Germanic Rifle c. 1700, completed 2010, and featured in the exhibition: "SHOWPIECES: The Golden Age of Firearms Engraving," at the Alden Dow Center for the Arts, Midland, Michigan.
This piece is stylistically derived from two rifles by Michael Wagner of Cronach and two rifles by Elias Schintzel of Berlin. The strong regional Germanic features are enlightened by decoration taken from the Paris pattern books of the classical Louis XIV style c 1660-1695 which dominated much of European decorative art well into the 18th century, such as the exotic bird above the patchbox lid, the dragon finial of the buttplate, and the pierced and relief chiseled sideplate. This rifle includes very extensive relief carving, elaborate silver and gold wire stock inlay, and extensive relief chiseling and engraving on the lock and mounts. The barrel features intricate 24k gold engraved inlay and an elaborate rear sight sculpted with pierced and filed decoration.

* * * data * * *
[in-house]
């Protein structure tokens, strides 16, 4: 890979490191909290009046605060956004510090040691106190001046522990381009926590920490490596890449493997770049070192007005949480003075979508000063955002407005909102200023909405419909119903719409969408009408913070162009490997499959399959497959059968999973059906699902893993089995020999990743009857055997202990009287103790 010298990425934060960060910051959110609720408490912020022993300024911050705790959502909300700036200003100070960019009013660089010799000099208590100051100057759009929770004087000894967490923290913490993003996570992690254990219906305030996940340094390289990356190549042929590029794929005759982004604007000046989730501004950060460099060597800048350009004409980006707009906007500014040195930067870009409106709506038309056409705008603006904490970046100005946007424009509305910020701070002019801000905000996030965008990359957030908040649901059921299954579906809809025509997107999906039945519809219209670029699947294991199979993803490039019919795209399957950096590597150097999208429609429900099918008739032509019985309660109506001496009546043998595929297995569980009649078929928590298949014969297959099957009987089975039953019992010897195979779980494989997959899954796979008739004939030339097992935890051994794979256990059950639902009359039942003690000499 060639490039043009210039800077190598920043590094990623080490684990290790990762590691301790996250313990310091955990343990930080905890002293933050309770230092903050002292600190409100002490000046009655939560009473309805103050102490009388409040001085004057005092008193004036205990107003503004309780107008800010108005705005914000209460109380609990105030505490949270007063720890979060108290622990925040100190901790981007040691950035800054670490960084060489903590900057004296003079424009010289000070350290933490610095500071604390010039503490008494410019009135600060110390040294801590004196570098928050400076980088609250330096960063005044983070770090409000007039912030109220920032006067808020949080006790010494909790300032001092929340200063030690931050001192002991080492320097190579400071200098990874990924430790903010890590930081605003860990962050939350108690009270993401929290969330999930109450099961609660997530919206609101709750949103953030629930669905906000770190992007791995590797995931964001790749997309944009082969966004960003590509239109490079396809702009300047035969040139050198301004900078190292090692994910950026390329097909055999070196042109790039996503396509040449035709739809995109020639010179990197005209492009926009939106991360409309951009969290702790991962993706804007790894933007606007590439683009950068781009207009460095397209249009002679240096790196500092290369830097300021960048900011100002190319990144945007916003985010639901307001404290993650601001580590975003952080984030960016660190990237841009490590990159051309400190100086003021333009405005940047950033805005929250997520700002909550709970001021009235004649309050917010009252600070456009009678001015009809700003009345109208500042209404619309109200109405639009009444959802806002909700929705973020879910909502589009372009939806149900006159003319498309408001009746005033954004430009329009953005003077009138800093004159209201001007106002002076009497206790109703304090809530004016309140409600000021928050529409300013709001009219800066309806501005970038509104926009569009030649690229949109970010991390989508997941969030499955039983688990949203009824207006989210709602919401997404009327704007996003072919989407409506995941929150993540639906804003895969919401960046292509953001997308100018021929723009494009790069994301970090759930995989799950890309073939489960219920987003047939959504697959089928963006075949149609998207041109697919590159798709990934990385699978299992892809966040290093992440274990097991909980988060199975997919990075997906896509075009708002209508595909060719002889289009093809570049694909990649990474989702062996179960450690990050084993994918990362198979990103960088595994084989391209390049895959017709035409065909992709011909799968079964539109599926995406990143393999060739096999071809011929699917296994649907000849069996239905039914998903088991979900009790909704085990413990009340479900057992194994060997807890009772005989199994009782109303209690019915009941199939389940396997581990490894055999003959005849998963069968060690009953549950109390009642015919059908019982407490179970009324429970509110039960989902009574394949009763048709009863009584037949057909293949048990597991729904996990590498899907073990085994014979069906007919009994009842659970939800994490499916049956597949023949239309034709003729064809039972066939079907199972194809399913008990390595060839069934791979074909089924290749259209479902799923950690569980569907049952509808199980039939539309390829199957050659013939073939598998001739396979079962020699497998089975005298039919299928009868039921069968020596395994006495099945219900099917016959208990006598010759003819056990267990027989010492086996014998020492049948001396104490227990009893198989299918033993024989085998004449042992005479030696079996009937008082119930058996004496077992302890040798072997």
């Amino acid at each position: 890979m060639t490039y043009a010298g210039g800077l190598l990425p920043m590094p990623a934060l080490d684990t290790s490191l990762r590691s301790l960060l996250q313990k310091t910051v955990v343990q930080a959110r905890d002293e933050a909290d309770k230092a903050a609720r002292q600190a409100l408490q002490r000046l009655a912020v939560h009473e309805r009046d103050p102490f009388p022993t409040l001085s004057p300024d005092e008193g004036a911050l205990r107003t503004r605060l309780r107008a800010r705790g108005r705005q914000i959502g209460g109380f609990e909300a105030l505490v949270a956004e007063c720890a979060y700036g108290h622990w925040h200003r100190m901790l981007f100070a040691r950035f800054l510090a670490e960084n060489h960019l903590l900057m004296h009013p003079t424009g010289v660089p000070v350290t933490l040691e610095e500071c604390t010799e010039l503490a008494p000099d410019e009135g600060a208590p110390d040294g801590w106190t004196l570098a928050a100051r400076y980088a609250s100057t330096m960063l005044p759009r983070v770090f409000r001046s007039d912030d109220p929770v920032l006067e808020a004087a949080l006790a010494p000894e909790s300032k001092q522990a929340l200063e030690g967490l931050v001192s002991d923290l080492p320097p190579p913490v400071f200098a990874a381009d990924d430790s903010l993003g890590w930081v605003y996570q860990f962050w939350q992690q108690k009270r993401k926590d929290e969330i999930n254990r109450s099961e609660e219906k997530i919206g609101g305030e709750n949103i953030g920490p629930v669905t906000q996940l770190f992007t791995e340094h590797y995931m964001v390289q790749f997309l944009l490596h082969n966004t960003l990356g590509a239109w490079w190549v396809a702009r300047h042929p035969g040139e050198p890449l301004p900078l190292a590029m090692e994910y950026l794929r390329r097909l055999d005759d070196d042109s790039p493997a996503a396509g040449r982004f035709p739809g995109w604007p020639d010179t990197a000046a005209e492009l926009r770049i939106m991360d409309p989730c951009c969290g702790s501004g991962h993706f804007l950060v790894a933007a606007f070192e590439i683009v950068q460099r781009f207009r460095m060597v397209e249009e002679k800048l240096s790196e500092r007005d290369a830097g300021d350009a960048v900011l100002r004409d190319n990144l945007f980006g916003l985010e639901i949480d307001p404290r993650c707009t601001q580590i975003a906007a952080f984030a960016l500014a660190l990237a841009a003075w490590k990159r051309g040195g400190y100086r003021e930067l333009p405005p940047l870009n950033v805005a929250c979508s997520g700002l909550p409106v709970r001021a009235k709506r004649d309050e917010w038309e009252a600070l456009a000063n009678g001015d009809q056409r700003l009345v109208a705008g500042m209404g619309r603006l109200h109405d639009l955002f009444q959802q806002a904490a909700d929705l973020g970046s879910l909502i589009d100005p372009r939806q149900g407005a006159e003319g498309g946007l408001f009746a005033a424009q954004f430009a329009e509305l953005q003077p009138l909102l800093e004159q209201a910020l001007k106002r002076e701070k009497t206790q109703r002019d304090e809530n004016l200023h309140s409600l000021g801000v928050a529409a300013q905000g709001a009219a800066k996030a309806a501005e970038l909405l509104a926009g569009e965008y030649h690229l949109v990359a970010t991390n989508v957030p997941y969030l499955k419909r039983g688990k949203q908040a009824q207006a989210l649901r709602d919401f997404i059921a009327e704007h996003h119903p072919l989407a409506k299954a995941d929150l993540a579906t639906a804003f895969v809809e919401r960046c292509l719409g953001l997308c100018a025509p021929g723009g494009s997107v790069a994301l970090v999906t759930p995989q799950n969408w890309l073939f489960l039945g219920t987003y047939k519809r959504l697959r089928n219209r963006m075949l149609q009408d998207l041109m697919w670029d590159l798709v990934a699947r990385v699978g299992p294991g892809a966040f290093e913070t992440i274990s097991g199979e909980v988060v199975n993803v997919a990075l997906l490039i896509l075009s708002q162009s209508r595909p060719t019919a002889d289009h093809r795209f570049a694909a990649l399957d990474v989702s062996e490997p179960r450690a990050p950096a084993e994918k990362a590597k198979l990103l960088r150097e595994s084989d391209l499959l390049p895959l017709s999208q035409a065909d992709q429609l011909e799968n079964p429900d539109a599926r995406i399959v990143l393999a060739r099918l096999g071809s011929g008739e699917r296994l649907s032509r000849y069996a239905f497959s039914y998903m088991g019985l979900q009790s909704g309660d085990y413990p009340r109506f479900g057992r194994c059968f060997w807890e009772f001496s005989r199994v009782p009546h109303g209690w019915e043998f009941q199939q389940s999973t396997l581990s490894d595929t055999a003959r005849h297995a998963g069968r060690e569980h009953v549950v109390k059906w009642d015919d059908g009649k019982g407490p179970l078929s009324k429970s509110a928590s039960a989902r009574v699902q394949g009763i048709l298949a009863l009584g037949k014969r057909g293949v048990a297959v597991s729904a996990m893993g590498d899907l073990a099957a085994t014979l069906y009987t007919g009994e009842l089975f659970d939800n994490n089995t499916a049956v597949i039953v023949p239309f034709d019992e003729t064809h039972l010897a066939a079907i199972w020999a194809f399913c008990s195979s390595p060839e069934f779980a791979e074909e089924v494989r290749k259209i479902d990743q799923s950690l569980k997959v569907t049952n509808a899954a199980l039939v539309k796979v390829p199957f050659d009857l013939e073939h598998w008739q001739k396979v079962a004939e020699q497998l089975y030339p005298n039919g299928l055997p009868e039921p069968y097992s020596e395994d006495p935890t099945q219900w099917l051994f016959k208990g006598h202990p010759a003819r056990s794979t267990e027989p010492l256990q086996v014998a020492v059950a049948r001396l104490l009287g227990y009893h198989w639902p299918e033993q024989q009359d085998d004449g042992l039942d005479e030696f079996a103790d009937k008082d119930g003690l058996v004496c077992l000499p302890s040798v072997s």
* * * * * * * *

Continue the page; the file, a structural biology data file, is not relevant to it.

The mounts, set triggers, and lock are filed from hand forgings. The boldly archaic "spoon" form of Germanic guard bow is blended with the sophisticated Parisian pierced and relief chiseled front finial. This stylistic integration typifies what I feel makes many Germanic rifles such a vibrant and effective form of art.